To garden in the lawn or not?
Homegrown Evolution says:
In our cities negative space, the open spaces between buildings, consists of vast seas of parking and empty, unused lawns. We all tend to filter out these spaces, failing to comprehend their size and ubiquitousness. Thankfully there's a growing awareness that our city's negative spaces are in fact negative, that they contribute to blight, profligate use of resources and our general unhappiness.
But a consciousness shift is underway led by forward thinking folks like the parishioners of Holy Nativity Episcopal Church in West Los Angeles who have teamed up with the non-profit organization Urban Farming to rip up their entire 1,200 square foot south lawn to plant vegetables for the congregation and the LAX Food Pantry.but also, at Alternet:
The edible-landscaping trend is catching on across the country, and with food prices rising, it has taking sadly predictable turns. A Boulder, Colo. entrepreneur, for example, has tilled up his and several of his neighbors' yards and started an erosion-prone, for-profit vegetable-farming operation. It will supplement his income, but it won't make a nick in the food crisis.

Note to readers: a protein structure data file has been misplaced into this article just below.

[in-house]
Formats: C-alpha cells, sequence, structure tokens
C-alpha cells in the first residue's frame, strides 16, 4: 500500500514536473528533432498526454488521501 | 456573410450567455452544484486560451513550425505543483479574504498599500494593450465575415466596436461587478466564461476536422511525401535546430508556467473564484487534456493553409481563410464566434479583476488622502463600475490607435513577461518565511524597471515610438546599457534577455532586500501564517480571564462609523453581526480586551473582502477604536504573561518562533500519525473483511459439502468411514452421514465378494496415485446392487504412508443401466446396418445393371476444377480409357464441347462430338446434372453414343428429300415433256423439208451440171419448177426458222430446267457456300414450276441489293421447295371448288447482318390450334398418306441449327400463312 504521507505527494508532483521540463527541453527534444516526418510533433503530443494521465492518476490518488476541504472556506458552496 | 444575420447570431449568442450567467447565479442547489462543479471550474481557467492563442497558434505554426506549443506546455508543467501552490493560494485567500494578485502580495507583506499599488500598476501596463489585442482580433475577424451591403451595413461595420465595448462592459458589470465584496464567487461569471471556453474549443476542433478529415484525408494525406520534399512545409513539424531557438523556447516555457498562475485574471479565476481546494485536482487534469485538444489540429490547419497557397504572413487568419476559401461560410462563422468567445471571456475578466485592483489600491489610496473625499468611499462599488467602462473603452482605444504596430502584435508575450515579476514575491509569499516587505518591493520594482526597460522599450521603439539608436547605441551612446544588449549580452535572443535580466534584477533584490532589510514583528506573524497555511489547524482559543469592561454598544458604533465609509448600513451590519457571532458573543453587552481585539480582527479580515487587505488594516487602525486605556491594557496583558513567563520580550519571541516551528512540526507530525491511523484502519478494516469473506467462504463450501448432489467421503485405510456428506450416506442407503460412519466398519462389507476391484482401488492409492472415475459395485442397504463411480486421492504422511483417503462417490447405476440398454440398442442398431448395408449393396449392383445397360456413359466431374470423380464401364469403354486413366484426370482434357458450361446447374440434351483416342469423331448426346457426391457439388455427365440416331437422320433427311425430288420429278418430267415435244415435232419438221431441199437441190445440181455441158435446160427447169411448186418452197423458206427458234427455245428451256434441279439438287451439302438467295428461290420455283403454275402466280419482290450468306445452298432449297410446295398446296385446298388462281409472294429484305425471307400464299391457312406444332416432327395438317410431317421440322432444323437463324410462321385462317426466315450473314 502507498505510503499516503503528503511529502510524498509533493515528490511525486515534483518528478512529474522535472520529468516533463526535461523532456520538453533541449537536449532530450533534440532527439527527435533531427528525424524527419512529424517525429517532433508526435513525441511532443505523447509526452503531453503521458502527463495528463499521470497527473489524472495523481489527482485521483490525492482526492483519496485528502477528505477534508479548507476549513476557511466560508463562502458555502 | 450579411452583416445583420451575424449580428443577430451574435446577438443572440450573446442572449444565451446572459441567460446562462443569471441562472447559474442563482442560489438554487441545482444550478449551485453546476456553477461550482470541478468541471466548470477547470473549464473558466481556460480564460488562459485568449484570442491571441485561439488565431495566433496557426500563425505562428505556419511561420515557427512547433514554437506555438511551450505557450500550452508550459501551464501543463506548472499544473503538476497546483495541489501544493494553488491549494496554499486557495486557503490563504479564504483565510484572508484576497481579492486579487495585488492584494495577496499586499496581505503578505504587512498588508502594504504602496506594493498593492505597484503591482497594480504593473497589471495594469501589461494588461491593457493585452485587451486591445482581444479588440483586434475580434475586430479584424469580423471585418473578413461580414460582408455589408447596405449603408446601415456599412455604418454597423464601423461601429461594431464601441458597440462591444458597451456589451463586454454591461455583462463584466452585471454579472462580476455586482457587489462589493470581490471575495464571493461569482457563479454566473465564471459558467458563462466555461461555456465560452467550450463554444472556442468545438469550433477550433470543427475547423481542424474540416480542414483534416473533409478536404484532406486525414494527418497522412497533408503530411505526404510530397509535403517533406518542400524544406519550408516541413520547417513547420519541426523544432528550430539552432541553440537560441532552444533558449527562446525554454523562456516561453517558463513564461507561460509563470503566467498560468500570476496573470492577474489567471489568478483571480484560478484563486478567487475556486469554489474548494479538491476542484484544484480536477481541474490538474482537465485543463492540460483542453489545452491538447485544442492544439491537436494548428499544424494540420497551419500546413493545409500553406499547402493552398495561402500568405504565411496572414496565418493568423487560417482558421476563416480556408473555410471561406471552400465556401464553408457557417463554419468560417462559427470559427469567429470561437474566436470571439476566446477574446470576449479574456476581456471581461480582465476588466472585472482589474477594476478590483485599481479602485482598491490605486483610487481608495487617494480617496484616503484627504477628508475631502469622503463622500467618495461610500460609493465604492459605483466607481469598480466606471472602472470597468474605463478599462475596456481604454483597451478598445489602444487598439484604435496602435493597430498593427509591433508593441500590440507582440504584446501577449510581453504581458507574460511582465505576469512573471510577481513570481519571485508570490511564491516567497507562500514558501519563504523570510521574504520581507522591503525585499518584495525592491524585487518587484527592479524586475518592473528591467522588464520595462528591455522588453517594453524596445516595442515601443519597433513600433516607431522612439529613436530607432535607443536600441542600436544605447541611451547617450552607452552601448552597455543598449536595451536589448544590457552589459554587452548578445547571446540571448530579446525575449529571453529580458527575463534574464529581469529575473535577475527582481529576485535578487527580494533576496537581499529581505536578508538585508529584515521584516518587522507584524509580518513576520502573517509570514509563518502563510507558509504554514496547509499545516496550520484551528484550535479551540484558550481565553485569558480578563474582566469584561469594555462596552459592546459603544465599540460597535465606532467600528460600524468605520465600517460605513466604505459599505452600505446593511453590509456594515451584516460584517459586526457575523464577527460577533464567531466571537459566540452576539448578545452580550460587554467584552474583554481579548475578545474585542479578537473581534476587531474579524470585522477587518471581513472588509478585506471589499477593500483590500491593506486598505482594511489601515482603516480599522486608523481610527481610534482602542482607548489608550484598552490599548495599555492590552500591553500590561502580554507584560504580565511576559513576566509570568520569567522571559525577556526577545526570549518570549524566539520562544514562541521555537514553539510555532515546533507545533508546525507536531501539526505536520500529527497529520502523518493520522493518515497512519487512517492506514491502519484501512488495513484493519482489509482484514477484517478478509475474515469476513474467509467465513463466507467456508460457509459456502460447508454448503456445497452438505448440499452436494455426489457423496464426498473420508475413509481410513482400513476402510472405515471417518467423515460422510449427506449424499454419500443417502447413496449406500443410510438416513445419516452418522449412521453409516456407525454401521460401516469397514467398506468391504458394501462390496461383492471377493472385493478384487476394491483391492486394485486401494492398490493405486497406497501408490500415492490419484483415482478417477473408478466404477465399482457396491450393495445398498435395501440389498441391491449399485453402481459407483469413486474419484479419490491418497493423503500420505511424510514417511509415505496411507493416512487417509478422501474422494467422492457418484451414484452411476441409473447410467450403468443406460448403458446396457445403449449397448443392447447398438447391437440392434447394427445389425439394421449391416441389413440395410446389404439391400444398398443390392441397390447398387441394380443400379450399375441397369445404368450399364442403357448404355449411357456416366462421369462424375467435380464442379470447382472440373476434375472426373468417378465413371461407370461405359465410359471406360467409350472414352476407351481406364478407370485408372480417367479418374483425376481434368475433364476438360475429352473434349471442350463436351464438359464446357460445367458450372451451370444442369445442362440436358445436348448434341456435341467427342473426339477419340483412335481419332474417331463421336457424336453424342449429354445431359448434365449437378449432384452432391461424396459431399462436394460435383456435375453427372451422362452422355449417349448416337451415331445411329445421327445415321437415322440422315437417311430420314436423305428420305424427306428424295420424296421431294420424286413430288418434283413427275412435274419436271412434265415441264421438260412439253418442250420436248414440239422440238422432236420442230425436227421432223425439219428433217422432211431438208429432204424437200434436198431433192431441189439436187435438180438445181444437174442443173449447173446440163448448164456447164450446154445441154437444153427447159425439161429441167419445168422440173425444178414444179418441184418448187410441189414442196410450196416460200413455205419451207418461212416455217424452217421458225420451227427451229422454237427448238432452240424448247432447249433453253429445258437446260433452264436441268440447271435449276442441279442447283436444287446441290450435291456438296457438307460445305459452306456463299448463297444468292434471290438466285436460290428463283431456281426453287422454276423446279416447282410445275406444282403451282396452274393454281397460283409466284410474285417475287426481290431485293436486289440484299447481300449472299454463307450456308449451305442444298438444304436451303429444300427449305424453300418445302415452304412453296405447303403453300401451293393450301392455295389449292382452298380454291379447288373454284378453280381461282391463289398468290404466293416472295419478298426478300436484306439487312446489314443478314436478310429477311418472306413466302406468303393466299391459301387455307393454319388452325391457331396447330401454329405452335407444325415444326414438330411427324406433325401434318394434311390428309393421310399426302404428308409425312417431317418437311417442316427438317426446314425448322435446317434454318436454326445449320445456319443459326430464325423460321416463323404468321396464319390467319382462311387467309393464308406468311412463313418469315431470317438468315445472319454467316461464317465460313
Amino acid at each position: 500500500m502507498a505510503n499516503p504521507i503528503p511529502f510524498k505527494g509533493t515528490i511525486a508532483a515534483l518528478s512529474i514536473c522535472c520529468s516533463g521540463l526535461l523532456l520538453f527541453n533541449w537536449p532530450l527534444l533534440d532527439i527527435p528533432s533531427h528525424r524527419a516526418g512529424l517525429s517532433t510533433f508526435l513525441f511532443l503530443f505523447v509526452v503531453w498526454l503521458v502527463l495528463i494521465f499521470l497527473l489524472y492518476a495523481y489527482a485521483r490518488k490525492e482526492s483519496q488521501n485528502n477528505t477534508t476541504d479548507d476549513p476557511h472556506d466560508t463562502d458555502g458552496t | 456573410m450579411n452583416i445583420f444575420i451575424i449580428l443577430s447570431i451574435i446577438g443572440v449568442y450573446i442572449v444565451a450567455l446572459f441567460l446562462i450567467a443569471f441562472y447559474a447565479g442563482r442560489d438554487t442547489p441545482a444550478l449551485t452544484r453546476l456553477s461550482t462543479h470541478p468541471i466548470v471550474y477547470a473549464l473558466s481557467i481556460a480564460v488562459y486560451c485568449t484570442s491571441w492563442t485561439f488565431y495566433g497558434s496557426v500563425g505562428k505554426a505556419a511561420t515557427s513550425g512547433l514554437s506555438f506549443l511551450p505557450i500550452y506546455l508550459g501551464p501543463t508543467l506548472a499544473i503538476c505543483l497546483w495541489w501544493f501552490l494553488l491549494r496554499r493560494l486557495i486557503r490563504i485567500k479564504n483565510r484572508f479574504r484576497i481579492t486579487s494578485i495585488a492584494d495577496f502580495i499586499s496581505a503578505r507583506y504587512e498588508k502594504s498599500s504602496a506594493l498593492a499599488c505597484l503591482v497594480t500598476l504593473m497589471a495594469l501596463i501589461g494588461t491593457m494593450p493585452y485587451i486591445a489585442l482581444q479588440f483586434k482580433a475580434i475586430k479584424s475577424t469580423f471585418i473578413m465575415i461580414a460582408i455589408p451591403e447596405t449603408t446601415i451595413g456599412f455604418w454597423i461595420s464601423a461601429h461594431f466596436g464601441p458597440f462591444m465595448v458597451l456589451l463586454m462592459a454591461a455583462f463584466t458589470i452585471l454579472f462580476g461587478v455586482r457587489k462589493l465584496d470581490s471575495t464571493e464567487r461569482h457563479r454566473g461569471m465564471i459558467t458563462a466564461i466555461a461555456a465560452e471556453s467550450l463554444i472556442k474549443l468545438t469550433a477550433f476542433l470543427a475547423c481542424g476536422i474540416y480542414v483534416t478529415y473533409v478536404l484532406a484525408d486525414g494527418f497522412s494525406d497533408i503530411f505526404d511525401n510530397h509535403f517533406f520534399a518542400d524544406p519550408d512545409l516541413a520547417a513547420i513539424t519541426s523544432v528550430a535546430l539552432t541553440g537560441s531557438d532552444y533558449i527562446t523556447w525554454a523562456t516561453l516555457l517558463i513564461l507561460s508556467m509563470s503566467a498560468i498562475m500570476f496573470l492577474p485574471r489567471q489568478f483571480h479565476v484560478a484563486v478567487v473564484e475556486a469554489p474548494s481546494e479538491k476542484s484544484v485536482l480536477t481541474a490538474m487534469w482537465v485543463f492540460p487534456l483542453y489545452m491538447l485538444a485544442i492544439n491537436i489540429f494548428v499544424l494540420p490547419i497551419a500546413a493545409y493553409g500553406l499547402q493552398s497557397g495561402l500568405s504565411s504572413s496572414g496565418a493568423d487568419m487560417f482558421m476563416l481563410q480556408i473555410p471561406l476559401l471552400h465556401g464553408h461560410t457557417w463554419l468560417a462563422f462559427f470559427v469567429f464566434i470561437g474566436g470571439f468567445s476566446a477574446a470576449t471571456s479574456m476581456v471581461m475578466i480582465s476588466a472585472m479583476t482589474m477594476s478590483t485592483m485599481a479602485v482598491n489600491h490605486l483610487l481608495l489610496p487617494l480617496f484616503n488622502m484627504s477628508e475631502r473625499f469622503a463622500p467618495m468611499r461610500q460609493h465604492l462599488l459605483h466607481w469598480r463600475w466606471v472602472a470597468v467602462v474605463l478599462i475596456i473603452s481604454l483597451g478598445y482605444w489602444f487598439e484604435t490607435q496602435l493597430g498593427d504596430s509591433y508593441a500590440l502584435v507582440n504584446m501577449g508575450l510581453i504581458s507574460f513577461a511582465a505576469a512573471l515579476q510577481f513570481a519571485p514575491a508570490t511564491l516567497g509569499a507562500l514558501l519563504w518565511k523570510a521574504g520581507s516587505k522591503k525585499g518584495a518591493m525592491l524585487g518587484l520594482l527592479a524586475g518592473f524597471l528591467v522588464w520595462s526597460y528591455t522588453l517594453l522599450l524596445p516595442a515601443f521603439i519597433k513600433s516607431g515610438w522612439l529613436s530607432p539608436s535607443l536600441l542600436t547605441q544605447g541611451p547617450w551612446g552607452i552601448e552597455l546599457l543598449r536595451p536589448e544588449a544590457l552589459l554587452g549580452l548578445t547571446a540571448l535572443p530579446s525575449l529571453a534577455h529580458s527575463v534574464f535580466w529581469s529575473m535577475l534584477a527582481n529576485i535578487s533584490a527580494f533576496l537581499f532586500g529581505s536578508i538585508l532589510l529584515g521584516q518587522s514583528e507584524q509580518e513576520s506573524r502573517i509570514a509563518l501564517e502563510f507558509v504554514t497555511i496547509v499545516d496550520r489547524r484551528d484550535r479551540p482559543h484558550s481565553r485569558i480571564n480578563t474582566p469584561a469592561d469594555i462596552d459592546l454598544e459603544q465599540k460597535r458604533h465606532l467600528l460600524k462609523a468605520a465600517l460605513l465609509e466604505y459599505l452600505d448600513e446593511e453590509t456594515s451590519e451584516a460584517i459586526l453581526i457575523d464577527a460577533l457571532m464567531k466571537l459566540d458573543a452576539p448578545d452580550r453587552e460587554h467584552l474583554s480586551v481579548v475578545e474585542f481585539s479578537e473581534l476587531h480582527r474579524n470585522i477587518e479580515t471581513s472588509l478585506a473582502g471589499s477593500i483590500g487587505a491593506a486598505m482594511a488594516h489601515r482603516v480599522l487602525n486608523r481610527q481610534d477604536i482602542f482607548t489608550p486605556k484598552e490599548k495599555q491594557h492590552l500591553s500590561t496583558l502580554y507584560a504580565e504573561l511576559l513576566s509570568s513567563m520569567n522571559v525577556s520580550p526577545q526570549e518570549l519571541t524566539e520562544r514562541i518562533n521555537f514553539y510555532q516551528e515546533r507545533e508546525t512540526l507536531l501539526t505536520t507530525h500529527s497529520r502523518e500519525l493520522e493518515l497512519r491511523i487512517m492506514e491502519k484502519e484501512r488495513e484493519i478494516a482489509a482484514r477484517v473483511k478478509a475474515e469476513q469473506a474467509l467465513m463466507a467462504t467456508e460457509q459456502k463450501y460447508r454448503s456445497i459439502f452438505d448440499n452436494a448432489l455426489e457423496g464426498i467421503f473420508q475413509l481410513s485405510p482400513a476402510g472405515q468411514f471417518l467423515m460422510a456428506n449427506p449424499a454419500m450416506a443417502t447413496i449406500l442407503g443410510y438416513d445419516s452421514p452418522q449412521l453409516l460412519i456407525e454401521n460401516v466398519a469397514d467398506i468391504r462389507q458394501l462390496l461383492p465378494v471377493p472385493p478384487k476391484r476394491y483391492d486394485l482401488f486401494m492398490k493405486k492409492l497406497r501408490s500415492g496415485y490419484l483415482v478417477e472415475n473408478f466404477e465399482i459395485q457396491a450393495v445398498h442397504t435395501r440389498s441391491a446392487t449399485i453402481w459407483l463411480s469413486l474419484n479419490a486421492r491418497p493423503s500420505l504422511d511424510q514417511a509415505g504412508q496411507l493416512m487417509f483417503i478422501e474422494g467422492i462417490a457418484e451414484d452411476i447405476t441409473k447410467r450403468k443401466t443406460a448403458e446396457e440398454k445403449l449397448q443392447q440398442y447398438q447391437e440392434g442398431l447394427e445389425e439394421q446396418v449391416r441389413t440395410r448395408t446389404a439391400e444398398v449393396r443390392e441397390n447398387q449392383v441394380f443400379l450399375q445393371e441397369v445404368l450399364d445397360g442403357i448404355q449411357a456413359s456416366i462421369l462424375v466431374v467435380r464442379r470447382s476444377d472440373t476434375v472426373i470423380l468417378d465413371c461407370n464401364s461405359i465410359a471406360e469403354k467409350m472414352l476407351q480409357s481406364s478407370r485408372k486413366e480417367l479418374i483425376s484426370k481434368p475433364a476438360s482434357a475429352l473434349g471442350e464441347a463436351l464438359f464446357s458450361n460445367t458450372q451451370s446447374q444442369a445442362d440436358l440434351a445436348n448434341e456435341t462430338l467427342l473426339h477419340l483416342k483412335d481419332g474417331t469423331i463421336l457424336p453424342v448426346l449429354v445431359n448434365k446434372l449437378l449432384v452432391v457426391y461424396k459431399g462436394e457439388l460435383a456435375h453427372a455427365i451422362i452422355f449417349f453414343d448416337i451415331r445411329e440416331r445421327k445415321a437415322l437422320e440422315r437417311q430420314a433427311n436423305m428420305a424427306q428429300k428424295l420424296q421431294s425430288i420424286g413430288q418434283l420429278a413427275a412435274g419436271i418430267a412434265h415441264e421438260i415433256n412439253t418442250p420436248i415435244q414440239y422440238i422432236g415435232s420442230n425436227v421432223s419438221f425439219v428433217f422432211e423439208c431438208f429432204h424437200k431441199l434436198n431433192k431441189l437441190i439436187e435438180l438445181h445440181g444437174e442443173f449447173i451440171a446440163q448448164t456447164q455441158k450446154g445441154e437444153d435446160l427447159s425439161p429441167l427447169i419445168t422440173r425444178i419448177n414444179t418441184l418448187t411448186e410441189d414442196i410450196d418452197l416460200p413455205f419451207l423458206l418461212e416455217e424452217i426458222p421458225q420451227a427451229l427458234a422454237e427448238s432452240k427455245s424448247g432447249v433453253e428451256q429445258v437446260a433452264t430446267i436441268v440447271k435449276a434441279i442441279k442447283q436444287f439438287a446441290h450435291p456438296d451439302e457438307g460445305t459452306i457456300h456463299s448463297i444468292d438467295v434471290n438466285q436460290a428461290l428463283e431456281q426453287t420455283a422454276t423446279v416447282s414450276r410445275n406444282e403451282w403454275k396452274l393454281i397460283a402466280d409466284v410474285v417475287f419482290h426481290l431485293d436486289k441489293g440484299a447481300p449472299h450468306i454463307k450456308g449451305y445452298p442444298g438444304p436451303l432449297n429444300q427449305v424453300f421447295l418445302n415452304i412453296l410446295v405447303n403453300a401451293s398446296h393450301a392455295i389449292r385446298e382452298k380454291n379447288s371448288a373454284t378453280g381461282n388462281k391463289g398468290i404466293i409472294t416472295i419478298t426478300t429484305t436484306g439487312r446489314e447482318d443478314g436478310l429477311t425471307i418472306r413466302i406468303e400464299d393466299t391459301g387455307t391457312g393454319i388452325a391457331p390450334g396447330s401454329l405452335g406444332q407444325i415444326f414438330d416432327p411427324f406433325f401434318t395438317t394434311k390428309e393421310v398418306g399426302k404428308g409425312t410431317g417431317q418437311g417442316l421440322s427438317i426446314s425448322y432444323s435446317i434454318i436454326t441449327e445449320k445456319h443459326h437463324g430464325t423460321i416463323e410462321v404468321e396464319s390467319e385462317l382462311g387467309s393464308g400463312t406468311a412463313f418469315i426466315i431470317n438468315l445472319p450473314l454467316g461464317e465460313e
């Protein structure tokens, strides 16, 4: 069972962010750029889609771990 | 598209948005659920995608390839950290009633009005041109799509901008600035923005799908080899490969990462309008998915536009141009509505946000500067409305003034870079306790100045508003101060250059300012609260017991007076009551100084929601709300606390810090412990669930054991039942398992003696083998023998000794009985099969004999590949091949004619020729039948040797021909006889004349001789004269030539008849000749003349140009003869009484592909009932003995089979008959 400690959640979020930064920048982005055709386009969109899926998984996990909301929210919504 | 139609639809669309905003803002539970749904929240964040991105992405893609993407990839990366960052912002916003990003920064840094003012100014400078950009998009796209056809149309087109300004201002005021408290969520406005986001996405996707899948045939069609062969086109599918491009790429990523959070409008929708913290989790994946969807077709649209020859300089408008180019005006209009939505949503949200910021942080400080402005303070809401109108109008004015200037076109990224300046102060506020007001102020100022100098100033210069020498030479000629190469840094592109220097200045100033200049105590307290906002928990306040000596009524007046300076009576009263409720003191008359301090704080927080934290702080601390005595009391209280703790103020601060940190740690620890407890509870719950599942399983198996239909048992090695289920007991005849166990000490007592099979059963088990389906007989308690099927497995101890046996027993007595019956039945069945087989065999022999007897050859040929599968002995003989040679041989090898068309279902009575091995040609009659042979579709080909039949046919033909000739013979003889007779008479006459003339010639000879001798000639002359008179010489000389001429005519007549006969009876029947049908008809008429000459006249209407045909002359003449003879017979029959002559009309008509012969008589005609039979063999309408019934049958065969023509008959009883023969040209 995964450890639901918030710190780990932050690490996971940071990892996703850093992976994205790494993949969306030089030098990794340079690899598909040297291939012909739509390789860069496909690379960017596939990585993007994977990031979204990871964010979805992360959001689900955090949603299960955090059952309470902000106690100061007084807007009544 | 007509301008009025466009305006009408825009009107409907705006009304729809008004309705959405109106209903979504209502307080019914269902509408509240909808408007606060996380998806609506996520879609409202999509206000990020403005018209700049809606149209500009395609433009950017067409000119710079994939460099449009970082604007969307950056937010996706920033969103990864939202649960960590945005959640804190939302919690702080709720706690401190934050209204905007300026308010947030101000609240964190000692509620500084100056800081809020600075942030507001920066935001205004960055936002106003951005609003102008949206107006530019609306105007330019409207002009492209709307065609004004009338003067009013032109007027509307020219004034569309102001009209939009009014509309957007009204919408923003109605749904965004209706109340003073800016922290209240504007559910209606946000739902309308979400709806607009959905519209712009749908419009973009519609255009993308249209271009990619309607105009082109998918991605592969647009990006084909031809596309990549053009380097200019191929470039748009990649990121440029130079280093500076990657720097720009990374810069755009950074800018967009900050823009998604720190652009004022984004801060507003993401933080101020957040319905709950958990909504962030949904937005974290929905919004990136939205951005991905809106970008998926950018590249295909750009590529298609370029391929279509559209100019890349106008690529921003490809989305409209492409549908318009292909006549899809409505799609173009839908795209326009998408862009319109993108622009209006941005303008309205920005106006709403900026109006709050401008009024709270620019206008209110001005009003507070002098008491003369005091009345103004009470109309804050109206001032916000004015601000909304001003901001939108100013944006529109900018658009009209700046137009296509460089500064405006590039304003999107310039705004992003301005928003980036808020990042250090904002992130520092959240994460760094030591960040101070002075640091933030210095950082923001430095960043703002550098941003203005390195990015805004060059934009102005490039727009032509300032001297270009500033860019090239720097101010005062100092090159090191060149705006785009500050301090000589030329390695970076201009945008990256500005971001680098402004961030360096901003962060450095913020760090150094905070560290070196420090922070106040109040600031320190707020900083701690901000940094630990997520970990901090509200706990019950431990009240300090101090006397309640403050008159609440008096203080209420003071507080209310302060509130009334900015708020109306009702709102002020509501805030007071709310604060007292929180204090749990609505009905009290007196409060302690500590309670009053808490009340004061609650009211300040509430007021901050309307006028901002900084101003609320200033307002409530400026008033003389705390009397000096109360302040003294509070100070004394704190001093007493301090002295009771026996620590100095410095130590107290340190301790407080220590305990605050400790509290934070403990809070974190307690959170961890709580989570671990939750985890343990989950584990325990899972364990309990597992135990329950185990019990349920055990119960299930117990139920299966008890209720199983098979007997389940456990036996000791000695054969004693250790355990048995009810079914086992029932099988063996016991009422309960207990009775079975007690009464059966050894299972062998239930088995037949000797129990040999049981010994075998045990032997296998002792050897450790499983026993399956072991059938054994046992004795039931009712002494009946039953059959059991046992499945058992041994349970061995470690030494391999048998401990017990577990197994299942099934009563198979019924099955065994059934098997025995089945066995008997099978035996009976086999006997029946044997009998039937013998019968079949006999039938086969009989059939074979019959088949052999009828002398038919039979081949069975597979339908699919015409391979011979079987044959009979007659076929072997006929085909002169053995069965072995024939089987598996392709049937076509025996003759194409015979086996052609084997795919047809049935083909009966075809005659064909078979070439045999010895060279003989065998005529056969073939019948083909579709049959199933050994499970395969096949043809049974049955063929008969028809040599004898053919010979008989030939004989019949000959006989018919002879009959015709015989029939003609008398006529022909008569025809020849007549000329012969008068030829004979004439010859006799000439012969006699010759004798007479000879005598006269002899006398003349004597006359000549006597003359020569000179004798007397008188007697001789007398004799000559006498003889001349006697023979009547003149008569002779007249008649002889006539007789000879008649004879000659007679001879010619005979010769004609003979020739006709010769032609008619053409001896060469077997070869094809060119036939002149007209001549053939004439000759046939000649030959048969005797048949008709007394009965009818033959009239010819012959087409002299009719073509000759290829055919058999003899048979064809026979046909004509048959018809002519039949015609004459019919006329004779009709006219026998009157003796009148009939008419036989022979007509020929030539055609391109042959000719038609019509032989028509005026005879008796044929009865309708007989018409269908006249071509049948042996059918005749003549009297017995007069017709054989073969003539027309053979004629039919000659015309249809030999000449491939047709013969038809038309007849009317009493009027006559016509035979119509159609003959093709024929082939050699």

That's because the mainstays of home gardening -- vegetables and fruits -- are not the foundation of the human diet or of world agriculture. Each of those two food types occupies only about 4 percent of global agricultural land (and a smaller percentage in this country), compared with 75 percent of world cropland devoted to grains and oilseeds. Their respective portions of the human diet are similar.
What do you think? I'm a big fan of gardening, but the title of that piece (Turning Your Lawn into a Victory Garden Won't Save You -- Fighting the Corporations Will) is nibbling at my conscience. It's the same argument I've had with some of my back-to-the-lander friends: what you are doing is good for the environment and you, but you're doing it all alone. Here in the city we can reach many and do much.